Gold’s Lack of a Capital Component

Understanding Gold 6

Gold’s many properties define it as a monetary proxy.  Gold has no real use other than its role as a monetary commodity.  Mankind selected it for this role because history has proven the stability of its value.  Gold’s preciousness, universal availability and randomness, density, divisibility, and immunity to erosion define its properties. One may consider that its monetary singularity of purpose defined by its geographical preciousness is simply too perfect not to be divinely inspired and created.  Mankind needs a stable monetary reference and gold has provided it.

Gold proved its efficacy as a stable monetary reference throughout history.  From 1694, starting with Great Britain, until 1973, most of the developed world were on some form of a gold standard.  When these countries linked their currencies with gold, they recorded no inflation or deflation.  Stable money linked to gold combined with low taxes always results in sustained economic growth.  The repetitive cycle between stable money, low taxes and growth, and fiat money, high taxes, and economic decline defines the history of economics and progress.

What sets gold apart from all other commodities is its lack of a capital component.  Advances in capital and population growth influence the supply and demand for all other commodities, industries, technology, and manufacturing processes.  The yield from agriculture increases in lock step with advances in capital and population growth.  Ditto for every other industry and manufacturing process.  The technology revolution enabled rapid productivity advances across every economic sector of society.  The productive ability to do more with less based on human ingenuity is the story of humanity’s continuous advancement.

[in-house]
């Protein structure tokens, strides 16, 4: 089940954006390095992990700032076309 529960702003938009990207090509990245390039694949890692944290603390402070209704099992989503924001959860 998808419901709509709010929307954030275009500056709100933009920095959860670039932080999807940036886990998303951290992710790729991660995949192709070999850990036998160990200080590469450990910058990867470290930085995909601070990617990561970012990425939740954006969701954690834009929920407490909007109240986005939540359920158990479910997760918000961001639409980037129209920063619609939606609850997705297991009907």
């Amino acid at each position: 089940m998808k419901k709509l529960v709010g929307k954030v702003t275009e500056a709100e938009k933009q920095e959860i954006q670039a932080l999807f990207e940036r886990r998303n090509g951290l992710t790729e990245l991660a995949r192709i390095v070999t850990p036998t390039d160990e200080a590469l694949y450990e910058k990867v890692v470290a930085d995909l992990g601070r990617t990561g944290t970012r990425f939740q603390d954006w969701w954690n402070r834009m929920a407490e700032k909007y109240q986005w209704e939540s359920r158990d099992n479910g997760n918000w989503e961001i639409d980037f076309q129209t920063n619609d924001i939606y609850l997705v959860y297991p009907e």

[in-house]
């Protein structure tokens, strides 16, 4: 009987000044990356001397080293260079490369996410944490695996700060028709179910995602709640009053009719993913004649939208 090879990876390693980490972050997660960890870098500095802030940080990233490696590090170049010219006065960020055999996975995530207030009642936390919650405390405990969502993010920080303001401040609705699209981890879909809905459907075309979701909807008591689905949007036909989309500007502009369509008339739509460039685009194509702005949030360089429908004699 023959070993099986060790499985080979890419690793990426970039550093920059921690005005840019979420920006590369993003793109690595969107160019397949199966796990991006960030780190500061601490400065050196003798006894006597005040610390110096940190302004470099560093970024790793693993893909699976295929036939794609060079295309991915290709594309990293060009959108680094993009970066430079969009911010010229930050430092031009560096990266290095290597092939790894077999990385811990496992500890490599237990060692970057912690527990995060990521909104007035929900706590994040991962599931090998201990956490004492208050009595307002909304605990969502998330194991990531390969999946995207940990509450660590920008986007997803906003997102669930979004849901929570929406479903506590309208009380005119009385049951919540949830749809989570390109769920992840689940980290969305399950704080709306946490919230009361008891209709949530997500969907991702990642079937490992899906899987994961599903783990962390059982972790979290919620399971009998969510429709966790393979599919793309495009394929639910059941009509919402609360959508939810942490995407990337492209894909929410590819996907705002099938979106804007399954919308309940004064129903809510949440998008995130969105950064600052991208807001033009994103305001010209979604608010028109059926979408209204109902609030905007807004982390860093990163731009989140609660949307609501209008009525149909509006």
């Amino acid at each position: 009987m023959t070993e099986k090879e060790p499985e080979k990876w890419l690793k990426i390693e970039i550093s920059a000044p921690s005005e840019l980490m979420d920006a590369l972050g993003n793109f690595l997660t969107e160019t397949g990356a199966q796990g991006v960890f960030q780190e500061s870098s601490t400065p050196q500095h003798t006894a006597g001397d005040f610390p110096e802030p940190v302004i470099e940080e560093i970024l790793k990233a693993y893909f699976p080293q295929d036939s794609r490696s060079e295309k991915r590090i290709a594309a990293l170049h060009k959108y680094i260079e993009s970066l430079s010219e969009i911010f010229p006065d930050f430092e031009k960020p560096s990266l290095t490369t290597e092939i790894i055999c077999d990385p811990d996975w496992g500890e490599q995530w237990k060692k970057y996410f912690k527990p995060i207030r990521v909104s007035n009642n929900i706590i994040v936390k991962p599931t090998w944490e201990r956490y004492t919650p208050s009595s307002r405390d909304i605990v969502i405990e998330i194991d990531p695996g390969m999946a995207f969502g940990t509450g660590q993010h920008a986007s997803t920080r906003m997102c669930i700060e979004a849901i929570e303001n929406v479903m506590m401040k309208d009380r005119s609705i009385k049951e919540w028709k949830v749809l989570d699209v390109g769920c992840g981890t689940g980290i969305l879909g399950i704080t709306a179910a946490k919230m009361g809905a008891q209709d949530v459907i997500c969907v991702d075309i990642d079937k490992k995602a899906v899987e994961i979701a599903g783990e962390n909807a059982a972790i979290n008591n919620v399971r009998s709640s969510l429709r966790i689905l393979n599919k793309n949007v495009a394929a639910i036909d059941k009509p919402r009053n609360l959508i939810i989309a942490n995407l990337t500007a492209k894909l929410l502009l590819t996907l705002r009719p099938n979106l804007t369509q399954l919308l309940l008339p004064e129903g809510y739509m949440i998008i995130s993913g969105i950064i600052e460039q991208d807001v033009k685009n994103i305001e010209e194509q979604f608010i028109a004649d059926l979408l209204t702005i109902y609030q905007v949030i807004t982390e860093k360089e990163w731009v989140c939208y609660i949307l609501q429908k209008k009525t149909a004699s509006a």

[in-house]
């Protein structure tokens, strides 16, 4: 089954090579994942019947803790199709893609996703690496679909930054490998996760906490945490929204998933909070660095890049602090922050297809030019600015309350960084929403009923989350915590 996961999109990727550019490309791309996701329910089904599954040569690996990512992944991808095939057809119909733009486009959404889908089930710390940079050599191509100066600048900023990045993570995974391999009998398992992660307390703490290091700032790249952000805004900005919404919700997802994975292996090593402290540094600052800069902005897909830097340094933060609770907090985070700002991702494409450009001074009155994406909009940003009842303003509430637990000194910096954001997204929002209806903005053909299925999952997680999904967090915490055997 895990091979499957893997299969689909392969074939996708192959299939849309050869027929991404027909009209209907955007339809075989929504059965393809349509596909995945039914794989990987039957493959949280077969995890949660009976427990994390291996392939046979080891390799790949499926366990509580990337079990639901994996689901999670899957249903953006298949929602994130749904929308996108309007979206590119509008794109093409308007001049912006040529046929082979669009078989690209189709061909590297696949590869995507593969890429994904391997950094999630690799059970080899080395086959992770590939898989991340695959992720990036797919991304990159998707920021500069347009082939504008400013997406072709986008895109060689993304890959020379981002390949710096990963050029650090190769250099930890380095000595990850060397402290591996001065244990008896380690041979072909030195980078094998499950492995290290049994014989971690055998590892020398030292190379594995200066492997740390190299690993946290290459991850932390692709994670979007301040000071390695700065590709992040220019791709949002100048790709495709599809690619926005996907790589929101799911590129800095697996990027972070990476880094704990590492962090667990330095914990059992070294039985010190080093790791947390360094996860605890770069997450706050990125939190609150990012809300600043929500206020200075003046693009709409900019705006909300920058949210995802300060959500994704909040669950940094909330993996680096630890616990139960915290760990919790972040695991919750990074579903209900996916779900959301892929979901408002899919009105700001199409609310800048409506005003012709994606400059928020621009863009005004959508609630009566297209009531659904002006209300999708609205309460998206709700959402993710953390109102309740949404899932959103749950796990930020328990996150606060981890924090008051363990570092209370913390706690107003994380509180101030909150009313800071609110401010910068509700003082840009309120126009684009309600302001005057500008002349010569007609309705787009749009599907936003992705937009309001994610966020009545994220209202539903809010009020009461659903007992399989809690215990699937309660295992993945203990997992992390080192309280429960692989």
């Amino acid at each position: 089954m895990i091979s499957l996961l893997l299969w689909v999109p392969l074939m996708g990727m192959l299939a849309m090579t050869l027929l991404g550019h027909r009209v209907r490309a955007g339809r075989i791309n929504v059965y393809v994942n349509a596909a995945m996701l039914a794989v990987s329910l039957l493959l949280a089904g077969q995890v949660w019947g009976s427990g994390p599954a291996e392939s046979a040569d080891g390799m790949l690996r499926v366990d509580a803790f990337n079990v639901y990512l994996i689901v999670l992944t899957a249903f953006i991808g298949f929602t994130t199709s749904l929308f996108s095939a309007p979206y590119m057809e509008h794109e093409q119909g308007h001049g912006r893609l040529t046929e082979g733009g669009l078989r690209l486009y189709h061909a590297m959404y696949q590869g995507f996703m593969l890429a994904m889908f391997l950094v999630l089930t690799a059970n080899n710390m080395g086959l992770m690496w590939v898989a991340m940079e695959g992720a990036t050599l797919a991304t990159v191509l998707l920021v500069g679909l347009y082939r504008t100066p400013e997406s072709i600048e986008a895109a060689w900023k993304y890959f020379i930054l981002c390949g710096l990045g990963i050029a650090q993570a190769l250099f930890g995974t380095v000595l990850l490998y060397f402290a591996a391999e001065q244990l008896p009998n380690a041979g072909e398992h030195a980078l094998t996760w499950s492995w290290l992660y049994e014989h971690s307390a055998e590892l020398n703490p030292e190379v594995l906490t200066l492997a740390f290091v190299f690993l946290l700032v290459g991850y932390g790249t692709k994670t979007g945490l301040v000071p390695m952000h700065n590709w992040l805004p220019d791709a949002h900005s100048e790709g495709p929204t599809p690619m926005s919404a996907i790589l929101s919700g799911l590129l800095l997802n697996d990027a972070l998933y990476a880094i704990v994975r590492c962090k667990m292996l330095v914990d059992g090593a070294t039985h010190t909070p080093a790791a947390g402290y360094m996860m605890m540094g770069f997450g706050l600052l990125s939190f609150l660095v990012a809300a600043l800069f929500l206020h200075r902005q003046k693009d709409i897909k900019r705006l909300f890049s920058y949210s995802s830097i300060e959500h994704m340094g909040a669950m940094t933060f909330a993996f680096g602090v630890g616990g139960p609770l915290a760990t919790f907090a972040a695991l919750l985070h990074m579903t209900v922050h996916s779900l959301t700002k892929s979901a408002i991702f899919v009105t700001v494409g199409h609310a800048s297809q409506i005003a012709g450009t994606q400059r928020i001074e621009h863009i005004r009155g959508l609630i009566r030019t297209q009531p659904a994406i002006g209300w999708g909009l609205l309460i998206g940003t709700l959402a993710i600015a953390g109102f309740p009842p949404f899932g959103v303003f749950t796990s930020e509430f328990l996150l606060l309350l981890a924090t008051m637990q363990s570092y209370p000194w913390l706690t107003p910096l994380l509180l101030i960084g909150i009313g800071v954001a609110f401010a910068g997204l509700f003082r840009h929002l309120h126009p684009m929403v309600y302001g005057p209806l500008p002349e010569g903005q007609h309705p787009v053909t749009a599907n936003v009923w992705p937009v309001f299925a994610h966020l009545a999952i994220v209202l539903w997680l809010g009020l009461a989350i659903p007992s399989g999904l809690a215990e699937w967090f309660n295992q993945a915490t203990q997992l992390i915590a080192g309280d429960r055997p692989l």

Gold production is the exception.  Advances in technology and population growth only serve to keep gold’s production stable at around 2 percent per year.  Gold’s annual production has remained stable at this value for centuries.  In the 1800s a lonely miner with a pick defined gold mining and its production.  Massive automated tunnel borers, automated rail systems, 3D mapping, ore processing advances, and constant technological innovation define gold production today.  Yet, miners still find gold at the same rate today as they discovered it hundreds or even a thousand years ago.  The preciousness of gold has negated advances in capital.  The absence of a capital component in defining the price of gold is what has kept gold’s value stable for centuries.  Without a capital component, the labor required to extract it from earth determines its price.  In this sense, the labor required for a miner with a pick in the 1800s to find an ounce of gold and define its value remains the same today.  This value has remained constant over millennia.

We don’t have to just accept an abstract theory on a blind leap of faith.  We can judge gold’s stability of value based on history.  Firstly, the stock of gold rises every year, never falls, and gold’s production has remained constant around 2 percent annually for centuries.  The production of all other commodities expands and declines to meet supply and demand.

Secondly, gold is the only commodity that does not “backwardate” or “backwardize”.  Gold’s future price is always equal to its spot price plus the rate of interest over that time period. There is a word for this, “contango”. If a commodity’s future price was less than its spot price, it would be in backwardization.  The spot and future prices of all other commodities diverge and converge because of the influence of business cycles and the environment.  Their production corresponds with the vagaries of supply and demand.  But not gold.  Gold having no capital component is the only explanation for why gold does not backwardize.